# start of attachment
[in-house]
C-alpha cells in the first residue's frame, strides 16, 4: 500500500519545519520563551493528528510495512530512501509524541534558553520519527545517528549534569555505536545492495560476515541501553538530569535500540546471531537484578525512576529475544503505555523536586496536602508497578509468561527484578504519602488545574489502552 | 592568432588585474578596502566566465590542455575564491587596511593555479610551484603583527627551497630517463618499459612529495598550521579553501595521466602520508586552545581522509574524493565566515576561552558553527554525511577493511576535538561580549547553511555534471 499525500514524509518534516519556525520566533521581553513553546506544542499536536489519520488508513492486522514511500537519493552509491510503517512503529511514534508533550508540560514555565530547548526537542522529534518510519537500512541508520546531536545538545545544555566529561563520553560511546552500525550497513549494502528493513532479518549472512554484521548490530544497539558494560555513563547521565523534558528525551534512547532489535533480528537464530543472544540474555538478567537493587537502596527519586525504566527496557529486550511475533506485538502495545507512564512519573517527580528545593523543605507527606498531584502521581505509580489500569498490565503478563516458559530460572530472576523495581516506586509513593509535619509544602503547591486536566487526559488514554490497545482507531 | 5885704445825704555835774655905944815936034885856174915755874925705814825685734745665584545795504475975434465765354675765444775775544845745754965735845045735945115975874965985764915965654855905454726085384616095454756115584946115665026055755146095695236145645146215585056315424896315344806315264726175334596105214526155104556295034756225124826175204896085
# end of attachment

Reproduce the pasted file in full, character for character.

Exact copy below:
[in-house]
C-alpha cells in the first residue's frame, strides 16, 4: 500500500519545519520563551493528528510495512530512501509524541534558553520519527545517528549534569555505536545492495560476515541501553538530569535500540546471531537484578525512576529475544503505555523536586496536602508497578509468561527484578504519602488545574489502552 | 592568432588585474578596502566566465590542455575564491587596511593555479610551484603583527627551497630517463618499459612529495598550521579553501595521466602520508586552545581522509574524493565566515576561552558553527554525511577493511576535538561580549547553511555534471 499525500514524509518534516519556525520566533521581553513553546506544542499536536489519520488508513492486522514511500537519493552509491510503517512503529511514534508533550508540560514555565530547548526537542522529534518510519537500512541508520546531536545538545545544555566529561563520553560511546552500525550497513549494502528493513532479518549472512554484521548490530544497539558494560555513563547521565523534558528525551534512547532489535533480528537464530543472544540474555538478567537493587537502596527519586525504566527496557529486550511475533506485538502495545507512564512519573517527580528545593523543605507527606498531584502521581505509580489500569498490565503478563516458559530460572530472576523495581516506586509513593509535619509544602503547591486536566487526559488514554490497545482507531 | 5885704445825704555835774655905944815936034885856174915755874925705814825685734745665584545795504475975434465765354675765444775775544845745754965735845045735945115975874965985764915965654855905454726085384616095454756115584946115665026055755146095695236145645146215585056315424896315344806315264726175334596105214526155104556295034756225124826175204896085